This week Nuance Communications Inc. (NUAN) and its new “Voice Ads” realized more of what Tesla envisioned and McLuhan predicted as “the intensification of the world community,” which he postulated before cell phones, smartphones, laptops, Facebook or Google. A few days ago, Nuance Communications unveiled “Voice Ads,” as a new mobile advertising format that lets a billion people have two-way conversations with the brands they love. The question is: Do you WANT to have a conversation with a brand? I don’t. I never talk to my shampoo. Ever.
The company says, “By integrating Nuance’s powerful voice technology, Nuance Voice Ads transforms traditional mobile advertising into an engaging and entertaining conversational experience, and finally gives consumers a say in the way brands advertise to them – literally.” If you read between the lines as did Marshall McLuhan, the question is: Do you want to work for an ad agency without knowing it or without being paid for it? I don’t. And I already have a say in the way brands advertise to me – buy or pass on a purchase.
The company’s advertising copy says, “Nuance Voice Ads present an entirely new set of rules, and a brand new take on mobile advertising. By removing the constraints of the visual interface, Nuance Voice Ads embrace the most natural engagement process known to mankind: Conversation.”
The question is: Since radio also removed visual constraints so long ago and delivers ad content very nicely, and you can turn the radio off, do you really want to converse with ads, keyed to voice recognition, on your personal phone? I don’t. I really don’t. And the “entirely new set of rules” they are referring to probably means that a consumer may have to agree to surrendering privacy and asserting “no personal boundaries” whatsoever, Facebook style. Like our email account providers, maybe they just want your data, and the data of billions?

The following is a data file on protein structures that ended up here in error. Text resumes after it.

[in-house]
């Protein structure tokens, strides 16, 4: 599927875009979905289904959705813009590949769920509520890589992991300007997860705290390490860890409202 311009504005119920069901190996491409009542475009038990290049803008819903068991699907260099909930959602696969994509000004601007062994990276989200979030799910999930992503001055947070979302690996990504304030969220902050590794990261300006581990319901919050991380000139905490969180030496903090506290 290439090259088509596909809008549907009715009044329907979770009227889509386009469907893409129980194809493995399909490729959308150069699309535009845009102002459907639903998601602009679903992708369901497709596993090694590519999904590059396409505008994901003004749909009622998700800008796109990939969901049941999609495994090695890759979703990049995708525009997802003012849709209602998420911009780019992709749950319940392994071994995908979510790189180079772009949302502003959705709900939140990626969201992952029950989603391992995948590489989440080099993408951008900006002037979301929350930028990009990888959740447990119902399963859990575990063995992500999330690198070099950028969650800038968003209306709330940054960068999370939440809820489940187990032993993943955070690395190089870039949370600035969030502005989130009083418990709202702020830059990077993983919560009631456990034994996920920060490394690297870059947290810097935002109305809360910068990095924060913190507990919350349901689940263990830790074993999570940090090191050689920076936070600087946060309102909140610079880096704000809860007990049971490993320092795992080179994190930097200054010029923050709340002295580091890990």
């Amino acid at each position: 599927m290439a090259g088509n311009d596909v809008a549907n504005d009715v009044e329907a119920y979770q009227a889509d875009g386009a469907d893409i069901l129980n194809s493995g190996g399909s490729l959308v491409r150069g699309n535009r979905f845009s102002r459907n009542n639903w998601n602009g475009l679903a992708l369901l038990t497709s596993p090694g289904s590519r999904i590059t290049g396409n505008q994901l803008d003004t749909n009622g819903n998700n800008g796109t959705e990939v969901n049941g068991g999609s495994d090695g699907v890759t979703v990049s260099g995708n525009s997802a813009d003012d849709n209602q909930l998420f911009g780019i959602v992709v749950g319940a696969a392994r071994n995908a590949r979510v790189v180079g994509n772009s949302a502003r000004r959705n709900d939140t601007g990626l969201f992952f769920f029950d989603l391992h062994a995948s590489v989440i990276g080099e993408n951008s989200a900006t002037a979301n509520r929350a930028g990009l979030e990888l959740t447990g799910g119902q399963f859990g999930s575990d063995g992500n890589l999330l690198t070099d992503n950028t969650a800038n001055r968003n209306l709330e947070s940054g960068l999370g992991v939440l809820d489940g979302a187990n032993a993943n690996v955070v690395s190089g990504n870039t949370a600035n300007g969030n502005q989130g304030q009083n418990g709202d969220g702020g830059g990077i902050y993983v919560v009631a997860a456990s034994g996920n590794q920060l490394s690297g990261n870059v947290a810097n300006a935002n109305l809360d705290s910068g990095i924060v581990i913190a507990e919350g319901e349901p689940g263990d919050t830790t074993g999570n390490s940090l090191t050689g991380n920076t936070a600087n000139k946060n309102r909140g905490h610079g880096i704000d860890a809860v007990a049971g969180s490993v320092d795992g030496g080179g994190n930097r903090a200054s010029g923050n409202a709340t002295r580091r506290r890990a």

When you read Nuance’s explanation of their new Voice Ads, and it makes absolutely no immediate sense but sounds really fun, you have to wonder if this is more Homeland Security technology parlaying itself into the commercial realm. Yes, the idea is to move advertising revenue to smartphones. But the selling angle that voice ads are helping consumers “interact with brands” could be marketing spluff hiding a clever misappropriation of the old-fashioned telephone, a machine through which one person talks to another, in relative privacy.
Is this technology just another excuse to use geo-fencing and cell phone spying to not only listen in on consumer conversations but glean data from them, so that someone you don’t know can know you better? Do you really want to HELP them to help you to help them? I don’t.
George Orwell described a "dystopia" held in check by omnipresent surveillance in his classic novel “Nineteen Eighty-Four.” He was right. It’s far worse than we can imagine. As a consumer, I don’t know the full extent of what is coming with smartphone voice ad technologies. As a consumer I don’t want to buy into anymore unrelenting technological interference. But as an investor, apparently activist investor Carl Icahn does:
Near the unveiling of Nuance’s Voice Ads, Guru Carl Icahn made a new buy of NUAN shares, for a total of current shares at 29,329,291, as of March 20, 2013. The stock price range was $19.5 per share.
The makes Carl Icahn of Icahn Capital Management LP the largest Guru stakeholder of NUAN, followed by Pioneer Investments:
Nuance Communications Inc. (NUAN) has a market cap of $6.66 billion. Its P/E is 36.95; the P/B is 2.37. The company’s 12-month revenue growth rate is 25.3%, annual rate per share.
The current price is $21.06, with a change from average up 8%. The stock is down 17% in the past twelve months.
NUAN data byGuruFocus.com
Here’s a summary of Carl Icahn’s top buys, top sells, and top holdings.
Finally, McLuhan said that the objective of advertising is the manipulation, exploitation, and control of the individual. Do you really want that?
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